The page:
Written for a class at Cornell before I decided to take a less chosen path:
The Intertextual Sammael: Variations on Sammael in Pirkve de Rabbi Eliezer and Selected “Gnostic” Works from Nag Hammadi
The Two Sammaels: The Rabbinic and the “Gnostic”
Several Rabbinical texts and “Gnostic” works from the Nag Hammadi library feature Sammael as a prominent character. In the Rabbinical literature he is usually associated with Satan, the chief of the fallen angels. In later traditions he is often the husband of Lillith, the chief female demon . He is given far ranging powers on earth, and in some cases, the world is his sole dominion. He punishes Israel for its sins, and death is his prime instrument of retaliation, so much so that later he is often associated with the angel of death. In the “Gnostic” works of Nag Hammadi library, Sammael is associated with the “demiurge,” the creator god of the universe who erroneously considers himself as the only god. The Rabbinical conception of Sammael and the “Gnostic” are often viewed by scholars as wholly opposite. Gedalaliahu Strousma, in his Another Seed: Studies in Gnostic Mythology, sees Sammael as Satan in the Jewish tradition, and the Chief Archon in the “Gnostic” . While this statement is true across a certain range of meanings, it certainly does not wrap up the significance of this figure in both “traditions.”
In fact, there is a great deal of literary overlap between conception of Sammael in the “Gnostic” texts of the Nag Hammadi library and very many works of Rabbinical Judaism. It is fair to ask what the relationship between these two bodies of works are, especially regarding Sammael, and because they become key to understanding Sammael’s function, the stories of Adam, Eve, the Serpent and the Garden of Eden? Judging the criteria of this overlap is the central thesis of this paper. We will primarily use the method of “intertextuality” to illustrate that the author(s) of the rabbinical work Pirkve de Rabbi Eliezer we will choose were most likely engaged with “gnostic” notions of Sammael, and sought to displace them with their own version. As we will see later, this view is the opposite of what Stousma claims in his book Another Seed.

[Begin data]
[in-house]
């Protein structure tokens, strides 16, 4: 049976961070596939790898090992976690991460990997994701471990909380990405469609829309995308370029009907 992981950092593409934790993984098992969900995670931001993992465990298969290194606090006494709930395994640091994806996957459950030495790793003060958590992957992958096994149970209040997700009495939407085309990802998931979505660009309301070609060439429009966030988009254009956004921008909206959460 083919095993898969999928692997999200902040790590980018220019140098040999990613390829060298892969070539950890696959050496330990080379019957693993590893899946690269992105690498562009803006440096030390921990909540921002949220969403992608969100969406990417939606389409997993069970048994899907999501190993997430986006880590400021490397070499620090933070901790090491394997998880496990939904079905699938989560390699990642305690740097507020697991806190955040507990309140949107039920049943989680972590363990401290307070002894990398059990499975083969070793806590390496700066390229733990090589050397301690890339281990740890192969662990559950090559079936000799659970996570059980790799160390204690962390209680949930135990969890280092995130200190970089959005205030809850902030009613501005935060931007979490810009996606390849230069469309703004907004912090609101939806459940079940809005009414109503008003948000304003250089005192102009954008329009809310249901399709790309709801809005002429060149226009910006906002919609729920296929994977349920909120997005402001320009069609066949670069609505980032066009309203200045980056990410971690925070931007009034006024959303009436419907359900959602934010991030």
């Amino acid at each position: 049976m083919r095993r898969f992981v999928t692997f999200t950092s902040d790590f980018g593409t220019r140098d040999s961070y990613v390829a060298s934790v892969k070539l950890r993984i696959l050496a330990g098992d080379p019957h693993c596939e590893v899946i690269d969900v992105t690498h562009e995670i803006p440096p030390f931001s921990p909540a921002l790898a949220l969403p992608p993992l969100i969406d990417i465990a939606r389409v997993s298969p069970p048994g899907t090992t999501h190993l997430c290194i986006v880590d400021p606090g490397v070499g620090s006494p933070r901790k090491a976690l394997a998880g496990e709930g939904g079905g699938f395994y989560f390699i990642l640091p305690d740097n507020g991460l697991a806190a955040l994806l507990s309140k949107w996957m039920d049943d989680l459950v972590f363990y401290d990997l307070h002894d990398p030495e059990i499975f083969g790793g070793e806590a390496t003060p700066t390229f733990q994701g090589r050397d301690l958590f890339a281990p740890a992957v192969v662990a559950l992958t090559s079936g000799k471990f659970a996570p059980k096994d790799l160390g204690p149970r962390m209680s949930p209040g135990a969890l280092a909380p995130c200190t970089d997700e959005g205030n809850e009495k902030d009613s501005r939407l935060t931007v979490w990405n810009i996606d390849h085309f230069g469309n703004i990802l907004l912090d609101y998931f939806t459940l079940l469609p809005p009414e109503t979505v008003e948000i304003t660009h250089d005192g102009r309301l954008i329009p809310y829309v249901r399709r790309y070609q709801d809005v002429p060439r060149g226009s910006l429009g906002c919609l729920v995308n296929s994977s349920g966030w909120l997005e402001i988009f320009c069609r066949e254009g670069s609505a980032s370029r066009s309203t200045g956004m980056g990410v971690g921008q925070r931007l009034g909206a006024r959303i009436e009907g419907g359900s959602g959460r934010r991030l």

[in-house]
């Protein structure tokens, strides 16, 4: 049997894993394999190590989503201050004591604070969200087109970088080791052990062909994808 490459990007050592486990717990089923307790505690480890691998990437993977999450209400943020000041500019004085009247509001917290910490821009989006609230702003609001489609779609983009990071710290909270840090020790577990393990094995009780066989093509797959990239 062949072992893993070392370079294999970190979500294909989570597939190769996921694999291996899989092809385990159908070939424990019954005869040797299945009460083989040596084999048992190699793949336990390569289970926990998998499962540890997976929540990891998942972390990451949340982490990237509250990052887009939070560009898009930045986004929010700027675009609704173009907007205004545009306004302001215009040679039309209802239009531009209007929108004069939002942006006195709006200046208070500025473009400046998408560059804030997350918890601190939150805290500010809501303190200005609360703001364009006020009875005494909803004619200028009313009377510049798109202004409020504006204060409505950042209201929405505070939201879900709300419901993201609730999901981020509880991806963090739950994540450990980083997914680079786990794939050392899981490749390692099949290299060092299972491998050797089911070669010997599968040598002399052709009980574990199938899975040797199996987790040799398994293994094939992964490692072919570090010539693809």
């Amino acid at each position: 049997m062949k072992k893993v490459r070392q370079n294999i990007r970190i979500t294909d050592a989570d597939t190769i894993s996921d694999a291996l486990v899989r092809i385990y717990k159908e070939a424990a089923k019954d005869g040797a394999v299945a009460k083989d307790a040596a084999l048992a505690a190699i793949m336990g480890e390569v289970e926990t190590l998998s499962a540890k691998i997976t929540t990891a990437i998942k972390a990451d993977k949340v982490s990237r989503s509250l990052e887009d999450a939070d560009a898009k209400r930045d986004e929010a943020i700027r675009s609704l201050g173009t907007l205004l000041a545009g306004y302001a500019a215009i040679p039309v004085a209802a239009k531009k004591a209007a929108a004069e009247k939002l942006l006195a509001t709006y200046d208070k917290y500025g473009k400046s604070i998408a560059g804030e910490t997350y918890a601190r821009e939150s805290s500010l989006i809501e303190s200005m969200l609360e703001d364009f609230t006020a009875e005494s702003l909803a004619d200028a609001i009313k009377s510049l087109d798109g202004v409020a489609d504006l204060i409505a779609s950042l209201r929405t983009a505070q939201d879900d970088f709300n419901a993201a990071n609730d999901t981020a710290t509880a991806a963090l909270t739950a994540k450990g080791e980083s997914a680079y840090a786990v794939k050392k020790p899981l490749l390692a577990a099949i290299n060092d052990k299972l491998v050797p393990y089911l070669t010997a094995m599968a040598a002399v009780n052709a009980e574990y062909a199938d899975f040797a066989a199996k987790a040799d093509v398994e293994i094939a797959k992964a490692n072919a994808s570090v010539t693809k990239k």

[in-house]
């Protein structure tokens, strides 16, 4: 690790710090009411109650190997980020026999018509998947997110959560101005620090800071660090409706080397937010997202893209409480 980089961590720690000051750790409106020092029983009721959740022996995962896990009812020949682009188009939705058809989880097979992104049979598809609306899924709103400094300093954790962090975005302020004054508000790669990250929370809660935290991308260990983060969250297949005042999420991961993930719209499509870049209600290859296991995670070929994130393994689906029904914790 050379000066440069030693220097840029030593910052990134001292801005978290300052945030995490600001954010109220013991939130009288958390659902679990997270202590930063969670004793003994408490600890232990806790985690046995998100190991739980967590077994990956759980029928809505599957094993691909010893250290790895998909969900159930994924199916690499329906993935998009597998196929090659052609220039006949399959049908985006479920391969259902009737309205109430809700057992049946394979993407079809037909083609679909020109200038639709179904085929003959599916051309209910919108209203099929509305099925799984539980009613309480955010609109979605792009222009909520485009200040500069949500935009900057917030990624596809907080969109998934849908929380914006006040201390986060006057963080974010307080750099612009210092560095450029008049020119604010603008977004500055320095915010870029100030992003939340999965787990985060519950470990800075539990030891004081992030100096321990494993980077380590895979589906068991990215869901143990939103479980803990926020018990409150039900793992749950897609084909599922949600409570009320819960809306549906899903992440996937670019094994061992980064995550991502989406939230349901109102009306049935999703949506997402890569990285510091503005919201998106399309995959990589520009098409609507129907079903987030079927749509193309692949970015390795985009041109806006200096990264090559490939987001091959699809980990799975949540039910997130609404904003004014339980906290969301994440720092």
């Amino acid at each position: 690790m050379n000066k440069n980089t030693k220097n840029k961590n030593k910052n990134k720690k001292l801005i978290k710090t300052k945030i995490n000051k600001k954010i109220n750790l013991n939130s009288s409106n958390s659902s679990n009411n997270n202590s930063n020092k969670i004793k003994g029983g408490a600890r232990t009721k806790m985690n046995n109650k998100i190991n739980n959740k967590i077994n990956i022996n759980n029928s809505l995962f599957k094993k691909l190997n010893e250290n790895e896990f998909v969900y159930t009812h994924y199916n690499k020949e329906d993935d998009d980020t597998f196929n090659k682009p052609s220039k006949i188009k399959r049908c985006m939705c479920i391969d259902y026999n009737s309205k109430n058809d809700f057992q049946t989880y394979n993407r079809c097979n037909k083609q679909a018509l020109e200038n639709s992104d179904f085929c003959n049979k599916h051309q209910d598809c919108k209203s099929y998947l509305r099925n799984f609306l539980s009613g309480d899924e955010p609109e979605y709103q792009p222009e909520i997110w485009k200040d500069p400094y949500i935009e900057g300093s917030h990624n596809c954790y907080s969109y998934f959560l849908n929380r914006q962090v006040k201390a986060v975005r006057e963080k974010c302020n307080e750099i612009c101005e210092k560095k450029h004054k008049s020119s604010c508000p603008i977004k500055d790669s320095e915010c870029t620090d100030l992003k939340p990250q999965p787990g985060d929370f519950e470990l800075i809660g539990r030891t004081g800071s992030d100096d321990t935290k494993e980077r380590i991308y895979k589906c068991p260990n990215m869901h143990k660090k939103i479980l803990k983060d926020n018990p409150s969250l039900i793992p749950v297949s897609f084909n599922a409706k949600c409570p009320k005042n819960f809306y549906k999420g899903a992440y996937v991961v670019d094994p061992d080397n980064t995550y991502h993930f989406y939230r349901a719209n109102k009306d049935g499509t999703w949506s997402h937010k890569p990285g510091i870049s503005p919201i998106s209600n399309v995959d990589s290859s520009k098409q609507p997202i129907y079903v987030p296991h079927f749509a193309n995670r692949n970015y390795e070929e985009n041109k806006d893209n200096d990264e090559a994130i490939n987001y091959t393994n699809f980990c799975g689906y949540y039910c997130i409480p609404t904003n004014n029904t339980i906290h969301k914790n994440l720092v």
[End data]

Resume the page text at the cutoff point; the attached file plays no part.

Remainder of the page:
We will primarily use the PRE as our Rabbinical text. Here, Sammael is given a prime importance, and one that has significant parallels with some of the works in Nag Hammadi. Other, later works, also feature Sammael as a character, but seem widely reliant on the PRE for their traditions. So, the PRE give us a decent snap shot of Sammael, one that preserves early traditions about him, and was quite influential in subsequent works. For the “Gnostic” works we will primarily use the “The Secret Book of John,” “The Revelation of Adam,” and “The Reality of the Rulers.” These are works that have Sammael as a character, and from a narratalogical standpoint, contain crucial stories about Adam, Eve, the Serpent, and the Garden of Eden. It will be necessary, now and again, to involve other texts as well.
We will examine Sammael in the PRE first. Then, we will give an overview of his appearances in the Nag Hammadi works featured above. Following this, we will examine the lines of “intertexuality” between the uses of the stories of Sammael found in the PRE and the Nag Hammadi works, to illustrate the PRE’s engagement and transformation of “Gnostic” ideas and concepts.